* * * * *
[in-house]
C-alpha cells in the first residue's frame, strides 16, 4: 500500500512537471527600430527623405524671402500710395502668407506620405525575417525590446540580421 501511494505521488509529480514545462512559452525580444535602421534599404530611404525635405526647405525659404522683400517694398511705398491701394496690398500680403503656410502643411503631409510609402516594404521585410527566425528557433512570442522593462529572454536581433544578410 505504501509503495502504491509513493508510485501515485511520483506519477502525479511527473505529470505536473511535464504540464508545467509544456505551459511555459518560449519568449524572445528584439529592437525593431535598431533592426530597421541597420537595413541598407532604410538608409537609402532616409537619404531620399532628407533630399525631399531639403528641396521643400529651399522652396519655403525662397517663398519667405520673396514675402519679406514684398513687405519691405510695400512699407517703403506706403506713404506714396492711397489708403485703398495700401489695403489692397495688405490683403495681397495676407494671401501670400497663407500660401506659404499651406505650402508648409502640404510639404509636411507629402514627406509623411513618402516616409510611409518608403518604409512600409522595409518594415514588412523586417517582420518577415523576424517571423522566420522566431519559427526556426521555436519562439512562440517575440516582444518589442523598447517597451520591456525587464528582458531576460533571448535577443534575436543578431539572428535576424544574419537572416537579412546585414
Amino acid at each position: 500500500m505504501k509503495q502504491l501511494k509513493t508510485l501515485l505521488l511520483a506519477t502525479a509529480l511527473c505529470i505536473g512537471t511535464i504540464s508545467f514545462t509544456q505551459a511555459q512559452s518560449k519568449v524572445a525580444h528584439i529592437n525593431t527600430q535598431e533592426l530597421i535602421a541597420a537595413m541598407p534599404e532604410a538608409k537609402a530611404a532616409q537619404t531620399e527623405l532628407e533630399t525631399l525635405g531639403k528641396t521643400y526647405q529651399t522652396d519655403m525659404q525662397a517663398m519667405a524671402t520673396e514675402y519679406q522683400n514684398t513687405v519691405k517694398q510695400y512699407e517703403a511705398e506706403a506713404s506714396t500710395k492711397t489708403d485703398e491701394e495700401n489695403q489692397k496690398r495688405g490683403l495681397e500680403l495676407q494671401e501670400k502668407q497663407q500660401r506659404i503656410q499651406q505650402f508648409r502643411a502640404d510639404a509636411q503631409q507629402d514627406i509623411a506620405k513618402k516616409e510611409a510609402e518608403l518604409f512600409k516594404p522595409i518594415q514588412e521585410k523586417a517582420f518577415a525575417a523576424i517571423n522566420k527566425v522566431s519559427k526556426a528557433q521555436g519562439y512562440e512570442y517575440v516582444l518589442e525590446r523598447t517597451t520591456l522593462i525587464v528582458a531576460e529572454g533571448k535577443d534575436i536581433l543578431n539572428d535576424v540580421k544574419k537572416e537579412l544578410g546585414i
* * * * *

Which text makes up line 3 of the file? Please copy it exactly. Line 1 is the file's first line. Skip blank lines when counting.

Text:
Amino acid at each position: 500500500m505504501k509503495q502504491l501511494k509513493t508510485l501515485l505521488l511520483a506519477t502525479a509529480l511527473c505529470i505536473g512537471t511535464i504540464s508545467f514545462t509544456q505551459a511555459q512559452s518560449k519568449v524572445a525580444h528584439i529592437n525593431t527600430q535598431e533592426l530597421i535602421a541597420a537595413m541598407p534599404e532604410a538608409k537609402a530611404a532616409q537619404t531620399e527623405l532628407e533630399t525631399l525635405g531639403k528641396t521643400y526647405q529651399t522652396d519655403m525659404q525662397a517663398m519667405a524671402t520673396e514675402y519679406q522683400n514684398t513687405v519691405k517694398q510695400y512699407e517703403a511705398e506706403a506713404s506714396t500710395k492711397t489708403d485703398e491701394e495700401n489695403q489692397k496690398r495688405g490683403l495681397e500680403l495676407q494671401e501670400k502668407q497663407q500660401r506659404i503656410q499651406q505650402f508648409r502643411a502640404d510639404a509636411q503631409q507629402d514627406i509623411a506620405k513618402k516616409e510611409a510609402e518608403l518604409f512600409k516594404p522595409i518594415q514588412e521585410k523586417a517582420f518577415a525575417a523576424i517571423n522566420k527566425v522566431s519559427k526556426a528557433q521555436g519562439y512562440e512570442y517575440v516582444l518589442e525590446r523598447t517597451t520591456l522593462i525587464v528582458a531576460e529572454g533571448k535577443d534575436i536581433l543578431n539572428d535576424v540580421k544574419k537572416e537579412l544578410g546585414i